2. Constantly refers to things drawn or written on board by teacher
  3. Diagram games. E.g.lottograph
  4. High concentration in motion pictures
  5. Picture sentences are readily absorbed
  6. Likes to circle words, underline or highlight
  7. Flashcards should be used

Auditory Learners

     Auditory learning is a style of learning that narrows down to simple listening hearing. Reading to remember will pose as a problem and therefore most auditory learners listen to what people say instead to take in information. Speech recognition tools that are used in PCs are usually used to overcome barriers to learning or teaching. Background sounds such as music aid these learners to concentrate and work more effectively. Takes note of different layers of music, changes in tones, pitches and melody. Most face no problems in talking/ communicating and oral testing is typicall aced. Auditory language is also used, “I hear.., listen to me.., can we talk..”

Traits of Auditory Learners:

  • Reads out loud to self and others
  • Good at explanations
  • Uses a wider range of vocabulary
  • Enjoys show and tell in clas
  • Good at grammar
  • Picks up language quick
  • Repeats words said by others
  • Remembers mot of what they hear in passing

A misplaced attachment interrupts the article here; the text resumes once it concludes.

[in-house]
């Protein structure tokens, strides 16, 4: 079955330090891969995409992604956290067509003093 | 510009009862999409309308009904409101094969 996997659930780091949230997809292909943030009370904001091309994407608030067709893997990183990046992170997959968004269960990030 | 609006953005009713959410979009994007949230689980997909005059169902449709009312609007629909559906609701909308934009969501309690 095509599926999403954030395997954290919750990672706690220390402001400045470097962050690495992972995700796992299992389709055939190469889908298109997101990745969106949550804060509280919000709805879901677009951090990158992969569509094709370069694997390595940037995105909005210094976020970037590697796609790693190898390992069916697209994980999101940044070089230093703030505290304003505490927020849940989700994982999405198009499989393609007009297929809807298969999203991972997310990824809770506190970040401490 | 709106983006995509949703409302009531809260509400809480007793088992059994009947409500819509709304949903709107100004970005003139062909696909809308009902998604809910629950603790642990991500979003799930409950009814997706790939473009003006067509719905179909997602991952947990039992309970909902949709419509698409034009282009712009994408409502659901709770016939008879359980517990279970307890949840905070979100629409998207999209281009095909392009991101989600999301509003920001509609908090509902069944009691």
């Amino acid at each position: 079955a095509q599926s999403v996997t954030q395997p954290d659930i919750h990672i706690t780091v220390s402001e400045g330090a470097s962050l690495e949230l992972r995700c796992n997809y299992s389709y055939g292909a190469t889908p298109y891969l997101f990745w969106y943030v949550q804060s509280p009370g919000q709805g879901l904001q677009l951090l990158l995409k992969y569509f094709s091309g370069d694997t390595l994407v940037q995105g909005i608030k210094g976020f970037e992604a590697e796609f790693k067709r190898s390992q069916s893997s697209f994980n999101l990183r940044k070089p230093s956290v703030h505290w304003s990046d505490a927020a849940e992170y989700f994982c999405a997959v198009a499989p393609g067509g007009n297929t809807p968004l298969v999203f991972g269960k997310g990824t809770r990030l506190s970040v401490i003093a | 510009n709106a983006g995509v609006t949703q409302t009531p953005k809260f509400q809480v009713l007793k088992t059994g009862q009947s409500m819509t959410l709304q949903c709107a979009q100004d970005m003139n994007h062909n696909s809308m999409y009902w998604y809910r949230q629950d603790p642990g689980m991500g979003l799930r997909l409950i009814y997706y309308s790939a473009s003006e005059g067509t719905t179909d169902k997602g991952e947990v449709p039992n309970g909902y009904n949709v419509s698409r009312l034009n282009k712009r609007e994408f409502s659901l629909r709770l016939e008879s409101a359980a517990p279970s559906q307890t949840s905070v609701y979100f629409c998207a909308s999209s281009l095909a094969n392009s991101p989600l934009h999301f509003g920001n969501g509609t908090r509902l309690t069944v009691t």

• Remembers names but forgets faces
  • Talks while writing or playing

Assessing Auditory Learners:

  1. Attentive to verbal directions
  2. Learns better in group discussions and activities
  3. Inserts information learned into songs or poems
  4. Prefers the listening corner where stories are taped. E.g. Headphones
  5. Constantly asks questions and gives comments
  6. Conducts private speech E.g. talks to self through step by step as a process
  7. Phonics should be applied at times

Kinesthetic Learners

     Kinesthetic learning, also known as tactile learning is a style where physical activity is carried out in order to allow effective learning to take place. This is commonly known as a “do-er” and associated with natural discovery learners where realization is accomplished through the process. Generally moving around helps students to learn better and score better in written papers. Subject and activities such as chemistry experiments, sports, acting or multitasking are what these learners excel at. Facts and information is recalled by remembering what their body was doing when receiving the information. Phrases in the “kinesthetic language”, “I want to do.., I feel tired, can I try that?”.

Traits of Kinesthetic Learners:

  • Remembers what was done not what was seen or talked about
  • Likes the science lab
  • Builds architectural models
  • Fidgets when is still too long
  • Learn by imitation or practice
  • Physically active and impulsive
  • Role playing commonly seen at dramatic corners
  • Enjoys music and movement activity
  • Gestures a lot
  • Requires short breaks between lessons

Assessing Kinesthetic Learners:

  1. More animated at dramatic corners
  2. Concentrates better at exploratory periods
  3. Fascinated with 3D models
  4. Gathers concept fast at field trips
  5. Poor handwriting/ penmanship. E.g. unable to practice for long periods
  6. Sometimes considered hyperactive. E.g. move to remember
  7. Need physical objects that can be handled. E.g. learning aids for seriation